MEDICAL CONDITIONS: OBESITY :
PHYSICAL EXERCISE AND FITNESS:
Exercise Aspects of Obesity Treatment
Exercise Aspects of Obesity Treatment
Matthew A. McQueen, MD
Ochsner J. 2009 Fall; 9(3): 140143.
The Ochsner Journal
PMC (PUBMED CENTRAL)
The negative effect of obesity is significant in terms of U.S. health care dollars spent, totaling some $100 billion annually, or 5% to 10% of U.S. health care dollars.1 An estimated 55% to 60% of adult Americans are overweight, defined as a body mass index (calculated as weight in kilograms divided by height in meters squared) of 25 to 29.99, and 22% more adults are obese, defined as a body mass index exceeding 30 kg/m2. The prevalence of obesity is increasing. Weight loss reduces the comorbid disease risks associated with obesity, such as diabetes mellitus, hypertension, cancer, hyperlipidemia, and heart disease.
Weight loss is a process that includes a reduction of caloric dietary intake and an increase in physical activity-related caloric output. This article will review some established guidelines concerning exercise treatment of obesity. A discussion of the dietary component is beyond the scope of this review, but a significant overall reduction in daily total caloric intake should be the main focus rather than macronutrient composition. Reduction of dietary fat intake to less than 30% of total energy intake as part of this overall reduction may also facilitate weight loss.1 A calorie reduction diet coupled with an exercise program has been shown to be superior to an exercise intervention alone.1,2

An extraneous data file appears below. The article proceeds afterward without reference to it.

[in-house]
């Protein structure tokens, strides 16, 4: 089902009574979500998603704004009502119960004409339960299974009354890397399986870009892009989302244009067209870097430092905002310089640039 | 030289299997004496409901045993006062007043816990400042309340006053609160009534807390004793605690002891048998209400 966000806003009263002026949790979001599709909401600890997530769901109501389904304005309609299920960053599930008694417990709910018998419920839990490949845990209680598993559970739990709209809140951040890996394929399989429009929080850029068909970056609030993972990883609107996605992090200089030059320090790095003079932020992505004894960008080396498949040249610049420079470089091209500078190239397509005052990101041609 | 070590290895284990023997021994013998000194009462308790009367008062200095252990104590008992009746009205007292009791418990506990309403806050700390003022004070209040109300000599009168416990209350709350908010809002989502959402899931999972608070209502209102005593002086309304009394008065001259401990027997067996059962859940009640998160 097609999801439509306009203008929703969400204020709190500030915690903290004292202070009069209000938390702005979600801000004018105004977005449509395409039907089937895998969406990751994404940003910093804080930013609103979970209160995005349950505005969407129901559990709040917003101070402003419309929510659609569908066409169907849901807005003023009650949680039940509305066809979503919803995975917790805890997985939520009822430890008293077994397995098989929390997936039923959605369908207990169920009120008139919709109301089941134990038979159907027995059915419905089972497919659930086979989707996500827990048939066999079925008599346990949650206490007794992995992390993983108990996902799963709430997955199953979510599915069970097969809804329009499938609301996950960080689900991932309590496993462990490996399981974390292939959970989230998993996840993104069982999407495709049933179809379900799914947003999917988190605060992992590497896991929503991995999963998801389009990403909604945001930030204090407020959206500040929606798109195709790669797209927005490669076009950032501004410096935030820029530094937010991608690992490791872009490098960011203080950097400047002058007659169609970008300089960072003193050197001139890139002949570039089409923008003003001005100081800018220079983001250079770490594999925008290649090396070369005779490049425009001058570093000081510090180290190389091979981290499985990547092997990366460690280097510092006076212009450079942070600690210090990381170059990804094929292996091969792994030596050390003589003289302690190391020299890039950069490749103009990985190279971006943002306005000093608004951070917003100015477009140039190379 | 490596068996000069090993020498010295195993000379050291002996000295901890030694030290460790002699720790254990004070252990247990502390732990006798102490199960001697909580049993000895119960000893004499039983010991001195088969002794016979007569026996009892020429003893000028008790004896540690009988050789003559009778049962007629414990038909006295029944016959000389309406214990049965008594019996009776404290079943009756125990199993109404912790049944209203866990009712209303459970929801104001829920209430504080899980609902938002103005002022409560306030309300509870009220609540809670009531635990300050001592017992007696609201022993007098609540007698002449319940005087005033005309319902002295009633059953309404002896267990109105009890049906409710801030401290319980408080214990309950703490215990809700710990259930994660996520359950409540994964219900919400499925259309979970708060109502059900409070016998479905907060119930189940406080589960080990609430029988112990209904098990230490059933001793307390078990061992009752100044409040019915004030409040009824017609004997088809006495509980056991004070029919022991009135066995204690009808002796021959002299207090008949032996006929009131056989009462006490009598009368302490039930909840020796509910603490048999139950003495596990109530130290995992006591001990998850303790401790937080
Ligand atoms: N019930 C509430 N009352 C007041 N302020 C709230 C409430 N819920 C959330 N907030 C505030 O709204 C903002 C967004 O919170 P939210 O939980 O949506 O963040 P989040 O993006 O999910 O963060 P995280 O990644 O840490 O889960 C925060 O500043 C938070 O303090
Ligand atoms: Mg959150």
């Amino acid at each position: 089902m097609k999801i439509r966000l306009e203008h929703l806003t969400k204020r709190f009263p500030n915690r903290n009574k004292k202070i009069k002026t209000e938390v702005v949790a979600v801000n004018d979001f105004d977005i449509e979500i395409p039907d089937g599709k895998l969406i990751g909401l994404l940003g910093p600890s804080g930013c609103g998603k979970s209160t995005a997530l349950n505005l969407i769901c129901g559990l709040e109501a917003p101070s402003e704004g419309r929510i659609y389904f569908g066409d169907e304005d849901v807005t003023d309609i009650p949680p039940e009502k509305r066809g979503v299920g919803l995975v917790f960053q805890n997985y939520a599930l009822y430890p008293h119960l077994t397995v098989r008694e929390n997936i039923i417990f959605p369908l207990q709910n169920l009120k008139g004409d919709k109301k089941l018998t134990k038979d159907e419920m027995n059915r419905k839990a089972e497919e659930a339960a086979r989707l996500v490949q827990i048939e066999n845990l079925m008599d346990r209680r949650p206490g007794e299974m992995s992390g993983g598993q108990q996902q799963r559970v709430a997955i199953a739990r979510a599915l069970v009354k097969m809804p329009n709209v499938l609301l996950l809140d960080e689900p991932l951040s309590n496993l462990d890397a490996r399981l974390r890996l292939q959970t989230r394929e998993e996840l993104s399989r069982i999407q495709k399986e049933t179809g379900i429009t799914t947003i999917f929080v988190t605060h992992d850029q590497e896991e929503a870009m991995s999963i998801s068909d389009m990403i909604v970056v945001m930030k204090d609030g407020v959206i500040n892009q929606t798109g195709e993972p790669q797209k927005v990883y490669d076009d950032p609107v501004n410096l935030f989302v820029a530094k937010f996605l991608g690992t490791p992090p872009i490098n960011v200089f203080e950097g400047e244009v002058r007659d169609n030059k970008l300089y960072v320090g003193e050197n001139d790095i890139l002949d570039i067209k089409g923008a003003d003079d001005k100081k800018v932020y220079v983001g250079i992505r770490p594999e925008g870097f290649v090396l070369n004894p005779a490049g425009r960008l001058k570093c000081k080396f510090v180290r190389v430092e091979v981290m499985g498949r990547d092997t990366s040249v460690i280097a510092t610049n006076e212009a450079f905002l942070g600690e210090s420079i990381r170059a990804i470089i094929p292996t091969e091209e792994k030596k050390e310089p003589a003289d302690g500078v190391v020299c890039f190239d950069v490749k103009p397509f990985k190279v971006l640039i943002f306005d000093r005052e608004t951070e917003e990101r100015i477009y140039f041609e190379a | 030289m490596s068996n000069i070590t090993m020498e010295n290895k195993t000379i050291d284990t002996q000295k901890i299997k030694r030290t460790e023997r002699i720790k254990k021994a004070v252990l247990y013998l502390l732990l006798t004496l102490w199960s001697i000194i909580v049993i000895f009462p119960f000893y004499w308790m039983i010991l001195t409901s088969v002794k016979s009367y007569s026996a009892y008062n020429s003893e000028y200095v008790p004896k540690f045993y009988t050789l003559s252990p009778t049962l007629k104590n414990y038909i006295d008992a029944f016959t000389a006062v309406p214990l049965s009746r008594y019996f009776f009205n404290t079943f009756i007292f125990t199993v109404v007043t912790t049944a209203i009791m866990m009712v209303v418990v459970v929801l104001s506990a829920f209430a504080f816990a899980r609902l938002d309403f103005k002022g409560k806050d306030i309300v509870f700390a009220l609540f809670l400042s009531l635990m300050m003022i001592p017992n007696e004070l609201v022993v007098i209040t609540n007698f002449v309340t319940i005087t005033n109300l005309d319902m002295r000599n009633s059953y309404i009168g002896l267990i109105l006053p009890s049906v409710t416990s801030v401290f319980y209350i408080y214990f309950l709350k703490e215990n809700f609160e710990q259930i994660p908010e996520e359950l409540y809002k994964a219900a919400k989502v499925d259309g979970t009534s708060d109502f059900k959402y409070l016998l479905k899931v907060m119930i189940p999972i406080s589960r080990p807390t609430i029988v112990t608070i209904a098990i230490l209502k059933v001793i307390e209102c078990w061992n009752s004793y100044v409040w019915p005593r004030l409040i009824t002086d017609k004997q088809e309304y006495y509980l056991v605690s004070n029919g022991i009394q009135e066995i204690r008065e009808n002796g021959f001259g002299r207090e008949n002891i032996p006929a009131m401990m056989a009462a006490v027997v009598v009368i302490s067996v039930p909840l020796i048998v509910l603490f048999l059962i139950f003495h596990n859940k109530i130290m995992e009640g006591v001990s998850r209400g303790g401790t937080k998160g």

The process begins with an assessment of the obese patient for safety before entering an exercise program. The accepted amounts, type, and progression of exercise for healthy individuals are reviewed and are then discussed more specifically for obese patients. Obesity comorbidities such as osteoarthritis and metabolic and cardiovascular disease should be addressed in the exercise recommendations. Psychosocial barriers to an exercise program must likewise be addressed. Finally, maintenance of a healthy ongoing exercise program is vital in preventing weight regain.
Topics Covered in This Artcile:
OBESITY FITNESS GUIDELINES
Obesity is a complex malrelationship between energy intake and expenditure that results in a homeostasis that is resistant to change. Obesity clearly has negative health implications that are well documented in consensus literature. Likewise, correction of body weight reduces the incidence and severity of comorbid diseases. A key aspect to this end is a significant amount of physical activity that is appropriately supervised and quantified. The objective of this review was not so much to explore the intricate physiologic details of the treatment of obesity but rather to provide an overview of the preparticipation assessment and practical application of an exercise program for the treatment of obese patients. Many physicians never broach this subject with their patients because of time limitations or comfort-level constraints. This is unfortunate because a physician’s recommendations and proper guidance at the point of care are important predictors of patient participation in exercise.5
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Link to and Results of
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